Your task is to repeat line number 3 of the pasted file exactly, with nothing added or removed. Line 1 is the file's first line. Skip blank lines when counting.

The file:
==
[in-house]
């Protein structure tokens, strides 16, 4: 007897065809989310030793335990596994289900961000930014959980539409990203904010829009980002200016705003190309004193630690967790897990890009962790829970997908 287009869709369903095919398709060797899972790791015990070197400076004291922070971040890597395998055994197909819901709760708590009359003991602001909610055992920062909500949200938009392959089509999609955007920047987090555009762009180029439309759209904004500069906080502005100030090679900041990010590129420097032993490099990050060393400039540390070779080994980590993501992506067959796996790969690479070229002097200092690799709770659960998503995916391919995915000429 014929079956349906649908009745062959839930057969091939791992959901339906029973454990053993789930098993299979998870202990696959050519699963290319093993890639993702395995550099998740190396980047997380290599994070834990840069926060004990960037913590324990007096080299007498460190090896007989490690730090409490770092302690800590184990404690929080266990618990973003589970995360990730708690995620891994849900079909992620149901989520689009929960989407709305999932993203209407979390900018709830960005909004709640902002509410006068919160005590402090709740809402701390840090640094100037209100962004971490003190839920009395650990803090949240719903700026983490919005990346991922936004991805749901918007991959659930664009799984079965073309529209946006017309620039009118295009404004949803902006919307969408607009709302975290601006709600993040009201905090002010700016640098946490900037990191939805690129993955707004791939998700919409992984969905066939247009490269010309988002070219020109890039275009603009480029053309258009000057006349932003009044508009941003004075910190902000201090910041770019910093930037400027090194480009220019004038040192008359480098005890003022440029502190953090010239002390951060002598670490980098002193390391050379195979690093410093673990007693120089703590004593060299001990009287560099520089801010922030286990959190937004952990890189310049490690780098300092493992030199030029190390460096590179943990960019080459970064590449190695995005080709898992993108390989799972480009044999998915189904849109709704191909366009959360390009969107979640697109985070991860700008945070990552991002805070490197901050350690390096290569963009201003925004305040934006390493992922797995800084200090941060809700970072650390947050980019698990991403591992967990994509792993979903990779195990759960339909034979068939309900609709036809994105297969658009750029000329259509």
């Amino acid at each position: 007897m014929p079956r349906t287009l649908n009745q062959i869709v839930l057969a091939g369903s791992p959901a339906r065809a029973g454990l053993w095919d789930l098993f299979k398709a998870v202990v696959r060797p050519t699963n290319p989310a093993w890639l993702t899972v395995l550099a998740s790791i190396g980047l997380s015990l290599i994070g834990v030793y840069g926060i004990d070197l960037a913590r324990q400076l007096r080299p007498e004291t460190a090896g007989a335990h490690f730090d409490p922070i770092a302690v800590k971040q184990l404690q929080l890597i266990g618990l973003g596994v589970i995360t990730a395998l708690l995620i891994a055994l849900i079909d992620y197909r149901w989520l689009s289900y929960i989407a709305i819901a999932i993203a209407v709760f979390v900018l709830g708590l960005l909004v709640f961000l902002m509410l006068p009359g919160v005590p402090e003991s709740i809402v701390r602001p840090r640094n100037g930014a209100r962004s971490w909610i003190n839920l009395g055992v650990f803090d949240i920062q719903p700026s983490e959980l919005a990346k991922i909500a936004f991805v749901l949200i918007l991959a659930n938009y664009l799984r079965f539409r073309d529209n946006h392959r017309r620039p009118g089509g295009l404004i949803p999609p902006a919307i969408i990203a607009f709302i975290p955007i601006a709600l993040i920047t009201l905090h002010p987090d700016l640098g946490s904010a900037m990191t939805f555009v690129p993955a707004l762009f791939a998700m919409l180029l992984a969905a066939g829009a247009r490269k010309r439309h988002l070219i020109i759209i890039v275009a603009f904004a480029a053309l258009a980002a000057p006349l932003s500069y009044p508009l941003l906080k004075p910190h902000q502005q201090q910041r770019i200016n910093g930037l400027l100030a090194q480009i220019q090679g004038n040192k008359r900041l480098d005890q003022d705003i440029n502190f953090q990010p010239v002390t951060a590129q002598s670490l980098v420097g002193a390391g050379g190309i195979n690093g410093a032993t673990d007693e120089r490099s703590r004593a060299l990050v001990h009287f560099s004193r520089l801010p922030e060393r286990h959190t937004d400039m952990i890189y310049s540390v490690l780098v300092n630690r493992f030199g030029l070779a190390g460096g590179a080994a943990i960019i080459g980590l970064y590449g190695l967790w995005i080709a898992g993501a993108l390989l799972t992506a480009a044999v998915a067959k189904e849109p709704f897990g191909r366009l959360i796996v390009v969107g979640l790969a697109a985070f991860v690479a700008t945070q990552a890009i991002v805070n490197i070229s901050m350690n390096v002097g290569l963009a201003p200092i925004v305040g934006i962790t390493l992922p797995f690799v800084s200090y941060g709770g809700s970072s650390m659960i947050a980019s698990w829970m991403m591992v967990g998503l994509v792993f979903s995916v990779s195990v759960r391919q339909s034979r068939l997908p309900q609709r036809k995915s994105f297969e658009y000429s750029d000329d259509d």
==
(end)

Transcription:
């Amino acid at each position: 007897m014929p079956r349906t287009l649908n009745q062959i869709v839930l057969a091939g369903s791992p959901a339906r065809a029973g454990l053993w095919d789930l098993f299979k398709a998870v202990v696959r060797p050519t699963n290319p989310a093993w890639l993702t899972v395995l550099a998740s790791i190396g980047l997380s015990l290599i994070g834990v030793y840069g926060i004990d070197l960037a913590r324990q400076l007096r080299p007498e004291t460190a090896g007989a335990h490690f730090d409490p922070i770092a302690v800590k971040q184990l404690q929080l890597i266990g618990l973003g596994v589970i995360t990730a395998l708690l995620i891994a055994l849900i079909d992620y197909r149901w989520l689009s289900y929960i989407a709305i819901a999932i993203a209407v709760f979390v900018l709830g708590l960005l909004v709640f961000l902002m509410l006068p009359g919160v005590p402090e003991s709740i809402v701390r602001p840090r640094n100037g930014a209100r962004s971490w909610i003190n839920l009395g055992v650990f803090d949240i920062q719903p700026s983490e959980l919005a990346k991922i909500a936004f991805v749901l949200i918007l991959a659930n938009y664009l799984r079965f539409r073309d529209n946006h392959r017309r620039p009118g089509g295009l404004i949803p999609p902006a919307i969408i990203a607009f709302i975290p955007i601006a709600l993040i920047t009201l905090h002010p987090d700016l640098g946490s904010a900037m990191t939805f555009v690129p993955a707004l762009f791939a998700m919409l180029l992984a969905a066939g829009a247009r490269k010309r439309h988002l070219i020109i759209i890039v275009a603009f904004a480029a053309l258009a980002a000057p006349l932003s500069y009044p508009l941003l906080k004075p910190h902000q502005q201090q910041r770019i200016n910093g930037l400027l100030a090194q480009i220019q090679g004038n040192k008359r900041l480098d005890q003022d705003i440029n502190f953090q990010p010239v002390t951060a590129q002598s670490l980098v420097g002193a390391g050379g190309i195979n690093g410093a032993t673990d007693e120089r490099s703590r004593a060299l990050v001990h009287f560099s004193r520089l801010p922030e060393r286990h959190t937004d400039m952990i890189y310049s540390v490690l780098v300092n630690r493992f030199g030029l070779a190390g460096g590179a080994a943990i960019i080459g980590l970064y590449g190695l967790w995005i080709a898992g993501a993108l390989l799972t992506a480009a044999v998915a067959k189904e849109p709704f897990g191909r366009l959360i796996v390009v969107g979640l790969a697109a985070f991860v690479a700008t945070q990552a890009i991002v805070n490197i070229s901050m350690n390096v002097g290569l963009a201003p200092i925004v305040g934006i962790t390493l992922p797995f690799v800084s200090y941060g709770g809700s970072s650390m659960i947050a980019s698990w829970m991403m591992v967990g998503l994509v792993f979903s995916v990779s195990v759960r391919q339909s034979r068939l997908p309900q609709r036809k995915s994105f297969e658009y000429s750029d000329d259509d």